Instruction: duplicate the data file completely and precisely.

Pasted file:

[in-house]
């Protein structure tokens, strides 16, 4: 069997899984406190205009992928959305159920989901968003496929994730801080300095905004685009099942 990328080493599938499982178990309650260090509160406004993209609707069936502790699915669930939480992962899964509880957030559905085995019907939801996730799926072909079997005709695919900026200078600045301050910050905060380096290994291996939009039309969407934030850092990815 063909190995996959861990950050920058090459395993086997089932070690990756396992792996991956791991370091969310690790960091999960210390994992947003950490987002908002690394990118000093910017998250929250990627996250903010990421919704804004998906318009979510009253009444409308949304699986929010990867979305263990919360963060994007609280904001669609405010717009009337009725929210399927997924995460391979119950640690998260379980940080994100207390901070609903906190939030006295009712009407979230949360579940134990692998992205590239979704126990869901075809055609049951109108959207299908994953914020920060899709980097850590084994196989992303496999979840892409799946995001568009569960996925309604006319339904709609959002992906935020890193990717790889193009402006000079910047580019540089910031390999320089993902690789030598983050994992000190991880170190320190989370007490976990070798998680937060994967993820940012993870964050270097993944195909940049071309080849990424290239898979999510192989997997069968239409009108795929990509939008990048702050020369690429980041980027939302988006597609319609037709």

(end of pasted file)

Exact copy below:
[in-house]
């Protein structure tokens, strides 16, 4: 069997899984406190205009992928959305159920989901968003496929994730801080300095905004685009099942 990328080493599938499982178990309650260090509160406004993209609707069936502790699915669930939480992962899964509880957030559905085995019907939801996730799926072909079997005709695919900026200078600045301050910050905060380096290994291996939009039309969407934030850092990815 063909190995996959861990950050920058090459395993086997089932070690990756396992792996991956791991370091969310690790960091999960210390994992947003950490987002908002690394990118000093910017998250929250990627996250903010990421919704804004998906318009979510009253009444409308949304699986929010990867979305263990919360963060994007609280904001669609405010717009009337009725929210399927997924995460391979119950640690998260379980940080994100207390901070609903906190939030006295009712009407979230949360579940134990692998992205590239979704126990869901075809055609049951109108959207299908994953914020920060899709980097850590084994196989992303496999979840892409799946995001568009569960996925309604006319339904709609959002992906935020890193990717790889193009402006000079910047580019540089910031390999320089993902690789030598983050994992000190991880170190320190989370007490976990070798998680937060994967993820940012993870964050270097993944195909940049071309080849990424290239898979999510192989997997069968239409009108795929990509939008990048702050020369690429980041980027939302988006597609319609037709």